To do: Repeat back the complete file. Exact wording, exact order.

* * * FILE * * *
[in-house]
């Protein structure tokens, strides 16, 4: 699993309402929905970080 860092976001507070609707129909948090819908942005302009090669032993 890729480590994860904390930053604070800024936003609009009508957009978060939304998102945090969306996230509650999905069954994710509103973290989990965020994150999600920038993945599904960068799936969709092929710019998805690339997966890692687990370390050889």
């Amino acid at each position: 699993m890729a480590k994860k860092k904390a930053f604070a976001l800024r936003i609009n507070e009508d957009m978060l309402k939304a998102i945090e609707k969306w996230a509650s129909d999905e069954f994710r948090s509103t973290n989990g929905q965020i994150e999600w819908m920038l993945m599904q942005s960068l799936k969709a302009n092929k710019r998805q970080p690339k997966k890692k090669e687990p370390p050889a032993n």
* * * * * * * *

[in-house]
């Protein structure tokens, strides 16, 4: 699993309402929905970080 860092976001507070609707129909948090819908942005302009090669032993 890729480590994860904390930053604070800024936003609009009508957009978060939304998102945090969306996230509650999905069954994710509103973290989990965020994150999600920038993945599904960068799936969709092929710019998805690339997966890692687990370390050889």
């Amino acid at each position: 699993m890729a480590k994860k860092k904390a930053f604070a976001l800024r936003i609009n507070e009508d957009m978060l309402k939304a998102i945090e609707k969306w996230a509650s129909d999905e069954f994710r948090s509103t973290n989990g929905q965020i994150e999600w819908m920038l993945m599904q942005s960068l799936k969709a302009n092929k710019r998805q970080p690339k997966k890692k090669e687990p370390p050889a032993n």